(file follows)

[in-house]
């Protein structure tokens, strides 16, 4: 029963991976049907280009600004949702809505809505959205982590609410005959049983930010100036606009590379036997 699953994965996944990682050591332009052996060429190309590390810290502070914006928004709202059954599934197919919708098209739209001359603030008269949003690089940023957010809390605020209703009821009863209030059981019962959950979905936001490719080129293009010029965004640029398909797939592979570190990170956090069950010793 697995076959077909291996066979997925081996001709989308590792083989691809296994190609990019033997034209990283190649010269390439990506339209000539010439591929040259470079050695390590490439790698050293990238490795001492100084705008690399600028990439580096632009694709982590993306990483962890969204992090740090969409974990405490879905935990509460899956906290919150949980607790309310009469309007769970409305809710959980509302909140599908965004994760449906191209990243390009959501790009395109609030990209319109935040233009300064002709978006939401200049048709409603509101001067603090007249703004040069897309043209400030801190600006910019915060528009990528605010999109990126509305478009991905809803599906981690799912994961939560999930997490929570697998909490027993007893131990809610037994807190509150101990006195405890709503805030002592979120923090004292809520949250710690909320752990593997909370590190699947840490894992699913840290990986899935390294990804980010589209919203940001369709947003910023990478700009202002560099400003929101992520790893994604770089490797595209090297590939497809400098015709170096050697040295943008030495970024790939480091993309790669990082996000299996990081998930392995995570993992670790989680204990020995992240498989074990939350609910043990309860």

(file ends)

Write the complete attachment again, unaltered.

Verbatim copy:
[in-house]
């Protein structure tokens, strides 16, 4: 029963991976049907280009600004949702809505809505959205982590609410005959049983930010100036606009590379036997 699953994965996944990682050591332009052996060429190309590390810290502070914006928004709202059954599934197919919708098209739209001359603030008269949003690089940023957010809390605020209703009821009863209030059981019962959950979905936001490719080129293009010029965004640029398909797939592979570190990170956090069950010793 697995076959077909291996066979997925081996001709989308590792083989691809296994190609990019033997034209990283190649010269390439990506339209000539010439591929040259470079050695390590490439790698050293990238490795001492100084705008690399600028990439580096632009694709982590993306990483962890969204992090740090969409974990405490879905935990509460899956906290919150949980607790309310009469309007769970409305809710959980509302909140599908965004994760449906191209990243390009959501790009395109609030990209319109935040233009300064002709978006939401200049048709409603509101001067603090007249703004040069897309043209400030801190600006910019915060528009990528605010999109990126509305478009991905809803599906981690799912994961939560999930997490929570697998909490027993007893131990809610037994807190509150101990006195405890709503805030002592979120923090004292809520949250710690909320752990593997909370590190699947840490894992699913840290990986899935390294990804980010589209919203940001369709947003910023990478700009202002560099400003929101992520790893994604770089490797595209090297590939497809400098015709170096050697040295943008030495970024790939480091993309790669990082996000299996990081998930392995995570993992670790989680204990020995992240498989074990939350609910043990309860």